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Hydrangea Dying?

Posted by treehugger100 z6MD (My Page) on
Sun, May 19, 13 at 14:20

My 11 year old Hydrangea looks like it is dying. It leafed out and then we had a freeze. Then the leaves were spotted yellow, turned yellow/brown and dropped off dead. The whole bush is affected. What can I do? Could the freeze have killed it?

This post was edited by treehugger100 on Sun, May 19, 13 at 18:15

Follow-Up Postings:

RE: Hydrangea Dying?

The freeze caused damage to the leaves but it should not have affected the roots so... you still have a healthy shrub. Of course, you will have some ugly leaves as a result of the freeze... but no real big problems per se.

You could prune any completely browned out leaves and the worst looking but somewhat green leaves and let the others stay the course. See if the plant puts out new leaves in a month or so. Personally, I would crunch the browned out areas with my hand to remove the dried out parts and then check again in a month to see if there is something else that needs to be tweaked.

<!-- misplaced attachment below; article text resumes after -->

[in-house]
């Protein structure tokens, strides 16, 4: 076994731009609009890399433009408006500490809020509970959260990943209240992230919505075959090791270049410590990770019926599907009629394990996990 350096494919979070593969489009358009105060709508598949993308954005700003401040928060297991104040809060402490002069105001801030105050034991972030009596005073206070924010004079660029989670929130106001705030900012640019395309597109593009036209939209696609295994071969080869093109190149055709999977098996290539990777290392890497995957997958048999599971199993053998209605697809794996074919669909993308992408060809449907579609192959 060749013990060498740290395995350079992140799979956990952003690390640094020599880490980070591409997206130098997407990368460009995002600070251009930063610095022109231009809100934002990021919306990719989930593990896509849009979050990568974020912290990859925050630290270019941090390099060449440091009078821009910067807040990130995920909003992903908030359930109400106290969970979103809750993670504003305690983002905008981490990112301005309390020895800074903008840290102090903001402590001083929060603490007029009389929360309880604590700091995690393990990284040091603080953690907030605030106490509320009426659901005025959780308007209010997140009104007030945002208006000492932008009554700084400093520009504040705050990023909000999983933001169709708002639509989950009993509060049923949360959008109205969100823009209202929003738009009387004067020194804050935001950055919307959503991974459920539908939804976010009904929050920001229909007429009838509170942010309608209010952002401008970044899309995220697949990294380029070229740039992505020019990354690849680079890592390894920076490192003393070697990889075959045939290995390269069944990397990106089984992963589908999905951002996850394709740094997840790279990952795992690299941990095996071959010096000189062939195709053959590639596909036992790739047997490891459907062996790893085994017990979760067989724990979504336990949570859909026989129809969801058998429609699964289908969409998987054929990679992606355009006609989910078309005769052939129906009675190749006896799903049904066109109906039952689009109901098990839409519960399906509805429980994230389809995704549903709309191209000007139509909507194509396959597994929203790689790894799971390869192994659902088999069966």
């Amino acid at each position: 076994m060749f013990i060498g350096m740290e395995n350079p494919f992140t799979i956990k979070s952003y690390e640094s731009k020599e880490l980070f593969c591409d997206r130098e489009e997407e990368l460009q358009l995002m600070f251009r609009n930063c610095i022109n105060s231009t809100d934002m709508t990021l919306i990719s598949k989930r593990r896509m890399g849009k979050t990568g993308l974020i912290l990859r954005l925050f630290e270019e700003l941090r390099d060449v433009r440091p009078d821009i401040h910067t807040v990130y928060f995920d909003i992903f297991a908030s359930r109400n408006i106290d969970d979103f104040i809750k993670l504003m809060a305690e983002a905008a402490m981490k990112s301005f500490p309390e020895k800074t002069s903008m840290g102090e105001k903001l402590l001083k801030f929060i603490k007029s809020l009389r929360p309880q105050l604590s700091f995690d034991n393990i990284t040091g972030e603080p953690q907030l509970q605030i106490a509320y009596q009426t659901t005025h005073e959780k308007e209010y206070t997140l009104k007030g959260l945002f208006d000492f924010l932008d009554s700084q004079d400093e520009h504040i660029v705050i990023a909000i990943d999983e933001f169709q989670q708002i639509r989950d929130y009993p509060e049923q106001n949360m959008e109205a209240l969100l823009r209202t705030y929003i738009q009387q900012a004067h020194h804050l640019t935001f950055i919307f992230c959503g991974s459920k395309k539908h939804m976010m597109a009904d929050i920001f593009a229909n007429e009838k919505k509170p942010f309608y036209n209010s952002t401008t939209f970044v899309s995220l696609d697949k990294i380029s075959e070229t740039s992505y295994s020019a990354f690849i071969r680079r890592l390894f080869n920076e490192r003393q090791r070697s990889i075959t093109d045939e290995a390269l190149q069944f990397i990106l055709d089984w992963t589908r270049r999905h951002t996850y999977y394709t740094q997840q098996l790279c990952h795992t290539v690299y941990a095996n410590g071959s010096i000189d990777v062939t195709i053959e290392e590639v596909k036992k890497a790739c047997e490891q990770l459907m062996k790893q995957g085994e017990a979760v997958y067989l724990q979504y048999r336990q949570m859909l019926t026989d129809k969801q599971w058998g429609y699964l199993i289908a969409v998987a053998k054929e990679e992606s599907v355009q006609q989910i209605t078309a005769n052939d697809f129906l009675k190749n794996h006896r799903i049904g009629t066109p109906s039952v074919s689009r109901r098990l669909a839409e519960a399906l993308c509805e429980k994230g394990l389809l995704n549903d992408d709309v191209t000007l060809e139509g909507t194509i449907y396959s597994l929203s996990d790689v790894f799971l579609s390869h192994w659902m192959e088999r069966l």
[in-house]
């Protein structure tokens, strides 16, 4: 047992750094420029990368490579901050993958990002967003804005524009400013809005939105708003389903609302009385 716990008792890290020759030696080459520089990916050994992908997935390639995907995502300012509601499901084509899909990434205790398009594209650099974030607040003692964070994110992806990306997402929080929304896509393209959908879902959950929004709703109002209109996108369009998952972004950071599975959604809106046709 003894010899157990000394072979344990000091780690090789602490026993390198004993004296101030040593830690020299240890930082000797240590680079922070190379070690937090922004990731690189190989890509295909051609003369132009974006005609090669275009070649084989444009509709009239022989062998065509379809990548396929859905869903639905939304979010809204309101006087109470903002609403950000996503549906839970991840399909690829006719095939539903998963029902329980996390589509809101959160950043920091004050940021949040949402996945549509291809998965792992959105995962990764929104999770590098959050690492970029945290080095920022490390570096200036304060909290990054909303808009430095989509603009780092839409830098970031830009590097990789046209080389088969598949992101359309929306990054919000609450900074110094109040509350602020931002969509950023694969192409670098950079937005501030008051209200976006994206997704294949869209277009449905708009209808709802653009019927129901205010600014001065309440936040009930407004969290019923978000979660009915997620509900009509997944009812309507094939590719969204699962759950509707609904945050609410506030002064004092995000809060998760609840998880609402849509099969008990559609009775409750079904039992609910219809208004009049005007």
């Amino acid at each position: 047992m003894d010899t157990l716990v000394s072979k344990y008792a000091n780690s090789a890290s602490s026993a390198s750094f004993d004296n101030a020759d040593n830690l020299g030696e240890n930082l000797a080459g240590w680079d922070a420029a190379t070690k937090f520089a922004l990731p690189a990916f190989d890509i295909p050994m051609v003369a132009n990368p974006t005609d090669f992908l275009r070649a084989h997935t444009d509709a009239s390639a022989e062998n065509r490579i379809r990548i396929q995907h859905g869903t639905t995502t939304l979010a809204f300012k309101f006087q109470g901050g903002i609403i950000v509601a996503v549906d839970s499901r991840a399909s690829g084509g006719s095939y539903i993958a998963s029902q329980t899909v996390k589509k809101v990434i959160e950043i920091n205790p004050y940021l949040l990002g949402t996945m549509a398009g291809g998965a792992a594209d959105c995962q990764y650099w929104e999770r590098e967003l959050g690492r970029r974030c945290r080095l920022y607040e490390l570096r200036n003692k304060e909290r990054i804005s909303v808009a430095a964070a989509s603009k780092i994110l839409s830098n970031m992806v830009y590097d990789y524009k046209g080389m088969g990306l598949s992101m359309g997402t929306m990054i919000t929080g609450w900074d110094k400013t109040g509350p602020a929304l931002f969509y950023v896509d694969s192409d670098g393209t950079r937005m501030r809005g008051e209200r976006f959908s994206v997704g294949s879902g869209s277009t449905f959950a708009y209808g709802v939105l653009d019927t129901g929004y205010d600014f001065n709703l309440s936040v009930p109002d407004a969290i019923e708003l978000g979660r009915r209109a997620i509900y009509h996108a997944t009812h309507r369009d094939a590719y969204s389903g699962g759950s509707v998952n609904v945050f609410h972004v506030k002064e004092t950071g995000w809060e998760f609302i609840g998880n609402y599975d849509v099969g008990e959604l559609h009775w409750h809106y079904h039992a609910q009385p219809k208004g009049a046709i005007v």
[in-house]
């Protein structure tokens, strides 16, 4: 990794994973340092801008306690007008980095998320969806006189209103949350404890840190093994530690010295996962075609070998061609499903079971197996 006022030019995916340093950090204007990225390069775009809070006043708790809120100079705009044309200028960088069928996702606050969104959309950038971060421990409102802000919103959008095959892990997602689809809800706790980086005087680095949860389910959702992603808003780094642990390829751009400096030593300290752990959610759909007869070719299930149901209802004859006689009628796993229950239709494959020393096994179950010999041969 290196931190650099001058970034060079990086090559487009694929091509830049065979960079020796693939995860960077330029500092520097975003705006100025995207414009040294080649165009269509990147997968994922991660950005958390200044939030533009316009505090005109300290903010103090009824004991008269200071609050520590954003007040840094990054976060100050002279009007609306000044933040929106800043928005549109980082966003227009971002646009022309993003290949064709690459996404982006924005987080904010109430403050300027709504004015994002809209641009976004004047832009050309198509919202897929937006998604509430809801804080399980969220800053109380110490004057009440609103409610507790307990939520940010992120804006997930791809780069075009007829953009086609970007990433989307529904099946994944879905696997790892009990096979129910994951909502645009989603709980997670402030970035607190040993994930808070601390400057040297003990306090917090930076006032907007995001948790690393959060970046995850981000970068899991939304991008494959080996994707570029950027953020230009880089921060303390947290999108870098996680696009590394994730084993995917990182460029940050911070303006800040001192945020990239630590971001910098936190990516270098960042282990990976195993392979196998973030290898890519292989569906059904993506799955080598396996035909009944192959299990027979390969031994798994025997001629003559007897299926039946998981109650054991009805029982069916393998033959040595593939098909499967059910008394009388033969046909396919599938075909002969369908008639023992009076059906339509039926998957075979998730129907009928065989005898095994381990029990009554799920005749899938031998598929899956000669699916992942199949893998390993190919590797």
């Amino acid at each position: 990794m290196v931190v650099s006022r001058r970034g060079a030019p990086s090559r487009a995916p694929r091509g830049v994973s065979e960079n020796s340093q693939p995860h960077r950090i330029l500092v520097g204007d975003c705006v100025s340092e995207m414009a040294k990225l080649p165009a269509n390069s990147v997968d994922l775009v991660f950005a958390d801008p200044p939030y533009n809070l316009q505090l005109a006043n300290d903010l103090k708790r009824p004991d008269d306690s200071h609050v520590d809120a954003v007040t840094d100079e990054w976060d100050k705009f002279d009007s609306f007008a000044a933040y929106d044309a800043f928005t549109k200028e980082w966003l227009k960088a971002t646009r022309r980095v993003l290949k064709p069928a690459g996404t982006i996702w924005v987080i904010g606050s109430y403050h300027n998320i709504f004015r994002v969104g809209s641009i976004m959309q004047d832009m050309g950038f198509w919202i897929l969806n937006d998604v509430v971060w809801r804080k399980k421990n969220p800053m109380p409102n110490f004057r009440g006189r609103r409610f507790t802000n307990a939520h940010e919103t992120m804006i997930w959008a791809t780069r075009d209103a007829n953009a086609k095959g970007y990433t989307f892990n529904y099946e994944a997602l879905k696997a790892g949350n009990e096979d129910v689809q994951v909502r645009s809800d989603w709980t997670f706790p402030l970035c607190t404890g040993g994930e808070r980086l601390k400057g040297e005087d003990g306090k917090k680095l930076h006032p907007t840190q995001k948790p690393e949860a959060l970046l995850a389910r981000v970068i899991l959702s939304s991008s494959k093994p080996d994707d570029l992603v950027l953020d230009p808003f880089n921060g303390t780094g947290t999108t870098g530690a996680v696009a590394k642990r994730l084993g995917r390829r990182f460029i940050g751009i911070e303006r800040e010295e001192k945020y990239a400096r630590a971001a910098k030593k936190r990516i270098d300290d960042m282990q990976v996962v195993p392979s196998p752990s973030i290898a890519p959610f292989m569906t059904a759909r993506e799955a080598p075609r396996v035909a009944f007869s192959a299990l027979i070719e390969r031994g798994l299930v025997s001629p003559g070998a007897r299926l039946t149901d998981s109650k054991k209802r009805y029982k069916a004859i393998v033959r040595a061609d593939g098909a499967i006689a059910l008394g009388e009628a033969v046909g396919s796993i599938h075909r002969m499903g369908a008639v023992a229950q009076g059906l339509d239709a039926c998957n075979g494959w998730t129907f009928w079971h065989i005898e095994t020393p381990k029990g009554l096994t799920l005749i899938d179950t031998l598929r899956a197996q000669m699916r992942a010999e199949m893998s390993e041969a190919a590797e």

RE: Hydrangea Dying?

luis_pr - I really hope you are right. According to Penn State Extension's publication Hydrangea Diseases, powdery mildew causes leaf mottling and so do viruses. I will look under the leaves today for powdery mildew to rule that out. The brown edges I can see being due to the freeze. But would a freeze cause the yellow mottling? I love this bush and do not want to lose it! Thanks for your help.

RE: Hydrangea Dying?

Winter damage can turn leaves yellow/brown out or can turn them all dark green to almost black but, pests and viruses would be more suspect on the yellow mottling. PM can sometimes be hard to diagnose until symptoms are more obvious. It creates more yellow roundish spots and you would see more impact under the leaves in the form of pustules. Have you checked for spider mites already? A heavy infestation can produce mottling on leaves too so I normally suggest virus problems (and getting confirmation from agric extension offices) when there is no spider mite infestation.

Here is a link that might be useful: Spider Mite Damage

This post was edited by luis_pr on Mon, May 20, 13 at 11:59

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